Berta Cáceres, an internationally recognized indigenous environmental activist, was assassinated in her home in Honduras in the early hours of Thursday.
Cáceres co-founded the Council of Indigenous Peoples of Honduras, known as the COPINH, and spent the last two decades fighting against dams, mines, and other mega projects that threatened the rights of indigenous communities.
The activist won the prestigious Goldman Environmental Prize in 2015.
"We mourn the loss of an inspirational leader, and will honor her life's work by continuing to highlight the courageous work of Goldman Prize winners like Berta," the organizers of the prize said in a statement. "She built an incredible community of grassroots activists in Honduras, who will carry on the campaign she fought and died for."
Gunmen entered the activist's home in the town of La Esperanza, in the department of Intibucá in western Honduras, at approximately 1am and shot her dead.
Reports vary on how many people participated in the attack. Mexican environmental activist, Gustavo Castro Soto, was also injured during the attack according to the Honduran newspaper, El Heraldo.
A 2015 report by the London-based group Global Witness said there are about two environmental or indigenous activists killed every week in the world. The report identified Honduras as the most dangerous country with 101 such deaths between 2010 and 2014.
Just last week, Cáceres publicly denounced that she and other members of COPINH had been harassed while protesting against the massive Agua Zarca hydroelectric project in the Gualcarque river basin. She accused members of the army, police, and employees of the dam.
"We are demanding that the Honduran government guarantees our right to mobilize and hold peaceful protest," she told a press conference. "It is a human right of all communities."
COPINH's fight against the Agua Zarca hydroelectric project has successfully blocked construction in various areas and several investors have pulled out in response to the ongoing protests.
The Global Witness report highlighted the struggle of COPINH in its fight against the Agua Zarca project and the many ways the group in general, and Cáceres in particular, had been targeted over the years.
Tomás García, a COPINH activist and resident of the Lenca indigenous community of Río Blanco in northwestern Honduras, was assassinated by the military on July 15, 2013, during a protest near the construction site for the hydroelectric project.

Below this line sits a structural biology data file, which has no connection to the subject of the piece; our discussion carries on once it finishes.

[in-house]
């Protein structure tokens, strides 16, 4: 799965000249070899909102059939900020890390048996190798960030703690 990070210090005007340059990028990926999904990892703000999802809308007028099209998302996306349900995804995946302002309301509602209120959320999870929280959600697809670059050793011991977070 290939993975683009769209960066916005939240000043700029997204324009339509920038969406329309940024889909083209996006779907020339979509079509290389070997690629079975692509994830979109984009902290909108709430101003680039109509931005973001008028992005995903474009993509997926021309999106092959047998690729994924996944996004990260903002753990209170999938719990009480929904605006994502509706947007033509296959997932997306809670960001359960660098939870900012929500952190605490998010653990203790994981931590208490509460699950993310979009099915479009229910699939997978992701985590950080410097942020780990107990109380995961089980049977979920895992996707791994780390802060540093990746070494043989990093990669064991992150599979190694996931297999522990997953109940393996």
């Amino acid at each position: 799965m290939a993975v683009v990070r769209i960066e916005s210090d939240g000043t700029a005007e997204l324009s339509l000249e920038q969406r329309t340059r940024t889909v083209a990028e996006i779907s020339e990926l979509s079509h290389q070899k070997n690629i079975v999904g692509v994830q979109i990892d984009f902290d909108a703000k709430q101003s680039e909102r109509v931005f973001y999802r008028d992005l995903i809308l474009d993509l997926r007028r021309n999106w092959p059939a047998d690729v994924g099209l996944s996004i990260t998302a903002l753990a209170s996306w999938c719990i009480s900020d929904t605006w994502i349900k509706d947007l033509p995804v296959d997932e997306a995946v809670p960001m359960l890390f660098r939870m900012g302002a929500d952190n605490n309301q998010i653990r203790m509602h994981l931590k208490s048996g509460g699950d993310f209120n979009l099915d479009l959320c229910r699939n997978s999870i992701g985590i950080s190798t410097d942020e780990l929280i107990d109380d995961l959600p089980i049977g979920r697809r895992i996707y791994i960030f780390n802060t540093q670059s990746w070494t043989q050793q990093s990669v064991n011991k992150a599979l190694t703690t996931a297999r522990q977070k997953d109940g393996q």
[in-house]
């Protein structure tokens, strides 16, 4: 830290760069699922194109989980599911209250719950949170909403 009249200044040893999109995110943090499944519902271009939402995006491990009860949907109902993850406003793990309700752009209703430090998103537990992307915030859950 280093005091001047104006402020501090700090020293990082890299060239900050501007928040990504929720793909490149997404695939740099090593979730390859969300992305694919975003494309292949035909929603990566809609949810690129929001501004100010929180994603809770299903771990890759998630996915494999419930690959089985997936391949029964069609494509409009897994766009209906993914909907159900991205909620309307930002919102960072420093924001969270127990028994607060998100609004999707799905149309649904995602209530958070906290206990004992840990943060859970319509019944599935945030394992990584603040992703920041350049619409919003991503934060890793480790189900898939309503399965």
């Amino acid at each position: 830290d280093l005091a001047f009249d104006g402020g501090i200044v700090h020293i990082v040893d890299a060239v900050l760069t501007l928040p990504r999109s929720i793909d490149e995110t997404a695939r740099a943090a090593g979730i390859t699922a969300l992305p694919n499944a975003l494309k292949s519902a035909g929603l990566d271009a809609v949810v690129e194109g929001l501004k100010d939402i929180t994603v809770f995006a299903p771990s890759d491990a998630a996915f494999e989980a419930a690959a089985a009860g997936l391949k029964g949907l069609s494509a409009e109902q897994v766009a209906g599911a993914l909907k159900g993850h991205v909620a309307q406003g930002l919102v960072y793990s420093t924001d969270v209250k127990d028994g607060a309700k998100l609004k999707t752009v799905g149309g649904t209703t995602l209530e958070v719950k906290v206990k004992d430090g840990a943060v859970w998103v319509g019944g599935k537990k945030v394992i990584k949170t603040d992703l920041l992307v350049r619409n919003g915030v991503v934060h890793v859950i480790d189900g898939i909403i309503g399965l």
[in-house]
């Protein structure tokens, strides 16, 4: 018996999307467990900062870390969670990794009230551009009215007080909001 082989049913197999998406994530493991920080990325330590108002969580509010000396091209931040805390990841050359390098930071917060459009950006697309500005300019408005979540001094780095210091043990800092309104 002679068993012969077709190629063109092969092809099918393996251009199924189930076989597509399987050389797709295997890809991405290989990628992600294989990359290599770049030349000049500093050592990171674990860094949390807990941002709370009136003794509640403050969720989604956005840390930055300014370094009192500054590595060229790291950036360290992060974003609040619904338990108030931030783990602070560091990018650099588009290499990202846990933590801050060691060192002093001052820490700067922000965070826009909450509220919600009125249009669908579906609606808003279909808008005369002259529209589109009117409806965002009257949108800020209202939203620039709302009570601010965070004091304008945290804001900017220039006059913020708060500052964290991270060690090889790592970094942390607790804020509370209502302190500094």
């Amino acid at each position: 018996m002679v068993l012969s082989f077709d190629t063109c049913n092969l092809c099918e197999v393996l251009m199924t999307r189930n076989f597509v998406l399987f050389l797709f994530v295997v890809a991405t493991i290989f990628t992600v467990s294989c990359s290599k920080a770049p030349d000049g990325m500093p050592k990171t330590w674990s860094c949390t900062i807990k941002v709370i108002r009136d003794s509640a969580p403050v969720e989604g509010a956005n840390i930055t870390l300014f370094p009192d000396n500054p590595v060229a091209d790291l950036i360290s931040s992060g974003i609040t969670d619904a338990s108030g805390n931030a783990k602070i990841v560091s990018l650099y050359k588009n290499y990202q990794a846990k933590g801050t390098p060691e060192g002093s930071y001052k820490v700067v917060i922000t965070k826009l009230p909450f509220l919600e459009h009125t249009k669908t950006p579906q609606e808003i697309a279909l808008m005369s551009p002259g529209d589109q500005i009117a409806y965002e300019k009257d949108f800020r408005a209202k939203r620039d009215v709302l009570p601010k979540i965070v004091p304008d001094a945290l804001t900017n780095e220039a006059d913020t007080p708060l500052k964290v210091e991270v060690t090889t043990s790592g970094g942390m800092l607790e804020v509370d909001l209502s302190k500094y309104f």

That same year the Honduran government issued an arrest warrant for Cáceres accusing her of illegally carrying a weapon and causing damage to private property.
Related: La batalla de Río Blanco
Cáceres went into hiding until the charges were dropped.
"There is a high level of risk [in activism]," Cáceres told VICE.com while in hiding. "The vulnerability in which we find ourselves, the intensity of the death threats, and the danger to our physical and emotional integrity is severe."
The Inter-American Commission of Human Rights had recommended precautionary measures for Cáceres due to the many death threats that she had received. She was supposed to be under police protection at the time of her murder.
The Honduran government admitted that no police were present, but blamed Cáceres for this.
"We protected her in her prior residence in Villa El Calvario," local police commissioner, Sergio Paz Bueso, told La Prensa. "This home, however, had not been reported by her."
Paz Bueso also said that the activist's murder was most likely the result of a robbery, though this was dismissed by those close to her.
"We all know she was killed because of her social struggle," Cáceres' mother, who has the same name, told TV Globo.
International human rights groups immediately raised the alarm about a potential cover up.
"The government's statements claiming that it is a robbery are concerning, and this crime must be investigated" said Sara Rafsky of Amnesty International. She stressed that the murder underlined how far the government still has to go despite some recent advances on human rights.
"This is clearly a terrifying message to human rights defenders in Honduras, in Guatemala, and environmental and indigenous activists across the region," she added. "It is now time for the government and authorities to commit to a counter message."
Human rights defenders in Honduras, meanwhile, were reeling from the news of Cáceres' murder.
"If they did this to Berta, what is going to happen to us," Jessica Trinidad, Coordinator for the Network of Female Human Rights Defenders in Honduras told VICE News. "Berta was a public figure, she wasn't just your average person. If the government dared to assassinate her the situation for us as human rights defenders just got a whole lot more complicated."
Follow Andalusia Knoll on Twitter: @andalalucha